Avid’s Spark telestrator gives a professional graphics look to college athletics
Avid is helping NCAA athletic departments build their sports programs with sophisticated media production capabilities.
On August 24th, Avid issued a press release announcing that many NCAA sports programs rely on Avid media systems to empower their in-stadium and media content productions.
But The Broadcast Bridge wants you to know that the release missed the most important part of the story.
Sure, in PR-speak they included praise from, among others, Auburn University’s Athletics video department, War Eagle Productions, Colorado State University Athletics, The University of Vermont Athletics, and cited 25 college sports programs across the U. S. and Canada.
They even quoted Avid’s president, Jeff Rosica, saying that, “With the MediaCentral Platform and Avid’s powerful sports production tools, top colleges are staying well ahead of content demands.”
But what is behind this move into a student market with low profit margins, if any at all?
We turned to David Colantuoni, Avid’s sr. director of product management, for some insight.
“I’m not sure this is widely known, but for years we have had a pretty robust program to help colleges and universities get involved with Avid production,” Colantuoni said with kind of a laugh. “In recognition that people were not really aware of this, at the NAB Show 2017 our Chairman and CEO, Louis Hernandez, Jr., formally announced our Avid Media Campus program through which we help these schools financially afford to purchase and install Avid systems for their students.”
Perhaps it’s a case of misplaced modesty, but that was the keystone missing from Avid’s own 8/24/17 press release.
“We also provide training programs for the instructors, complete with curriculum, so that we can ‘programitize’ this process of making Avid systems affordable to the academic and scholastic sports community,” Colantuoni continued. “This helps those institutions tailor these programs to the individualized needs of their students.”
Media Composer | First lets aspiring editors learn their skills for free
So if Avid is not going to blow its own horn, maybe we can lend them a hand. After all, another of Avid’s recent announcements has been a totally free version of their flagship NLE, called Media Composer | First, that lets aspiring editors learn the system without even the cost of a text book.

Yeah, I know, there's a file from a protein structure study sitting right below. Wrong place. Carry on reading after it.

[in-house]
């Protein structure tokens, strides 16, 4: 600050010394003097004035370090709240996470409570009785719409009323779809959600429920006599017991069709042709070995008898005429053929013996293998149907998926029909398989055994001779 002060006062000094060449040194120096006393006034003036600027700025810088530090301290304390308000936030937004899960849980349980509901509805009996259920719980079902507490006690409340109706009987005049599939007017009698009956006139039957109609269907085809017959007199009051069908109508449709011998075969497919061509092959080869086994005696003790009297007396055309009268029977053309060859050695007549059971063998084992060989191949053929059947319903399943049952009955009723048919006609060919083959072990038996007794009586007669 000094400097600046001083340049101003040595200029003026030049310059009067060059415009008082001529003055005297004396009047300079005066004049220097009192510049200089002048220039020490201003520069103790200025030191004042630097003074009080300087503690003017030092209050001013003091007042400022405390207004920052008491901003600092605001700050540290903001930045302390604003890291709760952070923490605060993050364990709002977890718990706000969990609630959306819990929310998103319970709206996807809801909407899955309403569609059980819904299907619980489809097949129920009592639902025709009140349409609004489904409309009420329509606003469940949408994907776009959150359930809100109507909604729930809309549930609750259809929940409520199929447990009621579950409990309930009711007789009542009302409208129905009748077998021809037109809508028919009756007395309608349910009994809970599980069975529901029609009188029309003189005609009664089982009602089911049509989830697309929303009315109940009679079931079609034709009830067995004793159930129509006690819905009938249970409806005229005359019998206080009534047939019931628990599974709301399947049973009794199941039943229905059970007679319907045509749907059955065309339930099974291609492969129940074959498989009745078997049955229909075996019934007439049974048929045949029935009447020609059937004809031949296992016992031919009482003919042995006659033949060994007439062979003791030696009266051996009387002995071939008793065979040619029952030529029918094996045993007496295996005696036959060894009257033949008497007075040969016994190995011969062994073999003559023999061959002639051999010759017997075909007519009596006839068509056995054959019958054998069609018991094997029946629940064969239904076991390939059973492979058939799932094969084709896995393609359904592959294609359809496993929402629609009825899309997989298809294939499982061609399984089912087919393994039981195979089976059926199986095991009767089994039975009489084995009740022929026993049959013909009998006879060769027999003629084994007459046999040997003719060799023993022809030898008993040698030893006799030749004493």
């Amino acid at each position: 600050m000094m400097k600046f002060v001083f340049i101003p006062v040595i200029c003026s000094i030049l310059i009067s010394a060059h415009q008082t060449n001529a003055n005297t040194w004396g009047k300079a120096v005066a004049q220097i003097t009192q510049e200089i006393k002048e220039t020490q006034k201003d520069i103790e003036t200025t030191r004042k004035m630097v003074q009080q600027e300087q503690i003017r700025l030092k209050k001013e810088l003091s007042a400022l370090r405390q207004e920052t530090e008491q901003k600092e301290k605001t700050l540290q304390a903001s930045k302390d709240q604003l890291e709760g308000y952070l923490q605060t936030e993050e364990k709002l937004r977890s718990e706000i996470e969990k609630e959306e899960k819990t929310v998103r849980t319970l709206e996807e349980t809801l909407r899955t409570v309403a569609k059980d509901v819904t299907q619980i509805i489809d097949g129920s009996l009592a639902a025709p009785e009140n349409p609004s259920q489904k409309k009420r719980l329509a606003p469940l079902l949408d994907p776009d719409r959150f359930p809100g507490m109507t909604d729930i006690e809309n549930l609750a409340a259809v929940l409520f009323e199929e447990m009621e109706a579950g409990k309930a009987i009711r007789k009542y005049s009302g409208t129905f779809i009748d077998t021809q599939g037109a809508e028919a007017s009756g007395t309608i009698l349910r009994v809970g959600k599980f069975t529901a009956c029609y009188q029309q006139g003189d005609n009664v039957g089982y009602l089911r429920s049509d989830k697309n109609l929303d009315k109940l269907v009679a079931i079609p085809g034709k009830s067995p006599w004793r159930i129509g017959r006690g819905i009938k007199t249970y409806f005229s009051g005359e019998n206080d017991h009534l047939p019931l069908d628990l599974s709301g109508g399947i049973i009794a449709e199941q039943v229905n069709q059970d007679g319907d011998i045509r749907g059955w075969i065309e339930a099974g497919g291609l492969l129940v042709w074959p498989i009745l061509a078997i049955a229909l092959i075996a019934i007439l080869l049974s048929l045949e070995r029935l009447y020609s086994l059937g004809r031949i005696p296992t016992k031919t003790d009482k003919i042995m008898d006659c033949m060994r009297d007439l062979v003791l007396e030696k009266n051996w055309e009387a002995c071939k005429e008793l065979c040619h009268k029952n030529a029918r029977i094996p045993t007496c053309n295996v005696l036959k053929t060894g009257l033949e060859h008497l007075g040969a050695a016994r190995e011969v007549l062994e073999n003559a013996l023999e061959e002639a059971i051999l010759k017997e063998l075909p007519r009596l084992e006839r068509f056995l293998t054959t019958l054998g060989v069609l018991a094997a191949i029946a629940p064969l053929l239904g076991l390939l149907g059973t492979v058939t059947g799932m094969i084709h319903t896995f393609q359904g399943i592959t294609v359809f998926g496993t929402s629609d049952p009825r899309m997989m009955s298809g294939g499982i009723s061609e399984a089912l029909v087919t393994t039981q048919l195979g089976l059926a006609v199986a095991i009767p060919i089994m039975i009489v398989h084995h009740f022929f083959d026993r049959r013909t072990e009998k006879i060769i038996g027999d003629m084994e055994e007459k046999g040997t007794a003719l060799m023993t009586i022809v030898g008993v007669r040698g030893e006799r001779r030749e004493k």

“The arrangements we make with each media campus is on a case-by-case basis, with the discounting geared toward their particular programs,” Colantuoni said. “And we recognize there are benefits on all sides to having students trained on Avid systems by the time they graduate. But we feel that the Avid Media Campus program is something that benefits everyone.”
And now you know.
You might also like...
In the last article on Cloud Broadcasting we looked at integration and how we communicate with SaaS and cloud services in the absence of GPI’s and serial connections. In this article, we introduce secure server access and issues around s…
Rohde & Schwarz, like many companies in this sector, were once known as hardware manufacturers but are now evolving to offer new solutions. In a future where IP connectivity reigns and resolution increases to 4K and beyond it is vital…
In the previous articles, we investigated IP from a broadcast engineers point of view as it helps us understand IP. In this article, we start to look at audio integration, and how we make IP work with audio signals, and…
Point to point connections with well-designed standards have given broadcaster engineers piece of mind for many years, knowing when they connect one AES-3 audio output to an AES-3 audio input, the two will connect seamlessly and audio will pass without…
As broadcasting moves to highly efficient production lines of the future, understanding business needs is key for engineers, and recognizing the commercial motivations of CEOs and business owners is crucial to building a successful media platform.